A migrant waits at a Turkish coast guard station at the Dikili district in Izmir, March 20, 2016. He and others were trying to reach the Greek island of Lesbos from the Bademli village, western Turkey. Ozan Kose/AFP/Getty Images

Farid Faridoon stays in a dimly lit, squalid shack in Istanbul with more than a dozen other young Afghan men, mostly in their early 20s. Blankets padding the ground have dampened from the moist air, prompting the men, wearing traditional Afghan garb, to cram together for warmth.

Faridoon’s family, most of them still back home in Afghanistan, started receiving threats from the Taliban about a year ago. His brother, a translator for American forces, was able to file a successful asylum claim in the U.S., but Faridoon wasn’t so lucky. He risked a monthlong journey with smugglers through Iran and eventually into Turkey, where millions of refugees and migrants are also settled.

Most days, Faridoon, 22, strolls the streets with a bulky cart, collecting plastic, cardboard and glass recyclables to try to earn tens of liras — no more than a few bucks a day. He’s hoping to save up enough money to follow a stream of bodies across the Mediterranean in a perilous journey to find a better life in Europe — a dangerous path European and Turkish officials have vowed to shut down.

“I cannot stay in Turkey; it’s a very bad life,” Faridoon said.

While most international attention has been focused on nearly 3 million Syrian refugees, Turkey is also home to hundreds of thousands of refugees and migrants from other countries. They come from Afghanistan, Iraq, Iran and further away, only to lead lives in Turkey plagued by rampant exploitation, bleak work prospects and tenuous legal status. Human rights advocates fear the deal recently agreed to between the European Union and Turkey — which aims to cut off pathways to Europe and return some asylum-seekers to Turkey — could only aggravate a growing crisis by causing the refugee and migrant population to swell.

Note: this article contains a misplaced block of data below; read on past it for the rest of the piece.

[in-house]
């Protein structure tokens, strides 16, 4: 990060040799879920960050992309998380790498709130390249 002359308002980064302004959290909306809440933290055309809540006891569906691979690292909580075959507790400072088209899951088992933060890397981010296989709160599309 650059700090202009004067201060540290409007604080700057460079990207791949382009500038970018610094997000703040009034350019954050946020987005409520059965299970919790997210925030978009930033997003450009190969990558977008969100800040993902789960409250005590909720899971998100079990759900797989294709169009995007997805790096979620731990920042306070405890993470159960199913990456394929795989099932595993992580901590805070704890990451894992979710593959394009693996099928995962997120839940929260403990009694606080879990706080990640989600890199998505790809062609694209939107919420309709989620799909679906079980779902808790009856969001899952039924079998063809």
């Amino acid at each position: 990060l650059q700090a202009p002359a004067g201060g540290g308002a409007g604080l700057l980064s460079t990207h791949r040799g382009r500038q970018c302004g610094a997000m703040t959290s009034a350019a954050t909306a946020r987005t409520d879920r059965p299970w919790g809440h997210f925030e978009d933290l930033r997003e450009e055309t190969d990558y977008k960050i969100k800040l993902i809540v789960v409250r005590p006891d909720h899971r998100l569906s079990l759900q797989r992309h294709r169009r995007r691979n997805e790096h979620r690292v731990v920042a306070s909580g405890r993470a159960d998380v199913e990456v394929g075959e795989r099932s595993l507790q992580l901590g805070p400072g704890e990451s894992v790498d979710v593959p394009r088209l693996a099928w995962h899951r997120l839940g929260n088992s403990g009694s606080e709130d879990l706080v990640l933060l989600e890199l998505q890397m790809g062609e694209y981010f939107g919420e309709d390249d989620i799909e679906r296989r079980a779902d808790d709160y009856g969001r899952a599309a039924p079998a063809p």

“The conversation so far has only really been about Syrians, and that’s a major issue of concern,” said Anna Shea, a researcher on refugee rights for Amnesty International in London, currently conducting interviews in Turkey. “Hundreds of thousands of other people have even less clear legal status, are even more vulnerable and have even less support.”

In Istanbul, Farid Faridoon is shown next to his cart as he collects plastic, cardboard and glass, January 2016. Umar Farooq

The deal, agreed to last week, will see billions of dollars in assistance offered to Turkey to help crack down on illegal crossings into Europe and meet lingering humanitarian demands. Those who make it to Greece from Turkey can be sent back, and in exchange, one refugee who has filed for resettlement will be sent to Europe — a drawn-out process being labeled "one in, one out" that applies only to Syrians. If fully implemented, a migrant and refugee population in Turkey of both Syrians and non-Syrians can be expected to balloon, as those ineligible for asylum throughout Europe can be sent to Turkey.

The agreement has been widely criticized by human rights organizations and aid groups, including Oxfam, which said it would suspend all its operations in the Moria camp in Greece in response to “the deteriorating treatment of migrants due to the recent deal struck between the EU and Turkey.” The organization has been providing food, water and other essentials to refugees and migrants but fears the latest agreement has worsened conditions for Syrians and others amid pending deportations.

"There is a non-Syrian refugee dimension to the deal," said Sinan Ülgen, a visiting scholar at Carnegie Europe in Brussels. "Turkey will need to implement the Readmission Agreement with Europe, which means that it will have to take back illegal migrants from Europe who do not have refugee status... Turkey will be the buffer zone for an increased number of such distressed people."

Turkey is already home to about 170,000 Iraqis, nearly 40,000 Afghans and tens of thousands of Iranians, according to recent estimates. There are also significant populations of migrants from Nigeria, Somalia, Cameroon and elsewhere, but data is sparse. Turkey hosts the world's largest refugee population today, and only about 250,000 Syrians actually live in government-sponsored refugee camps set up along the Syrian-Turkish border.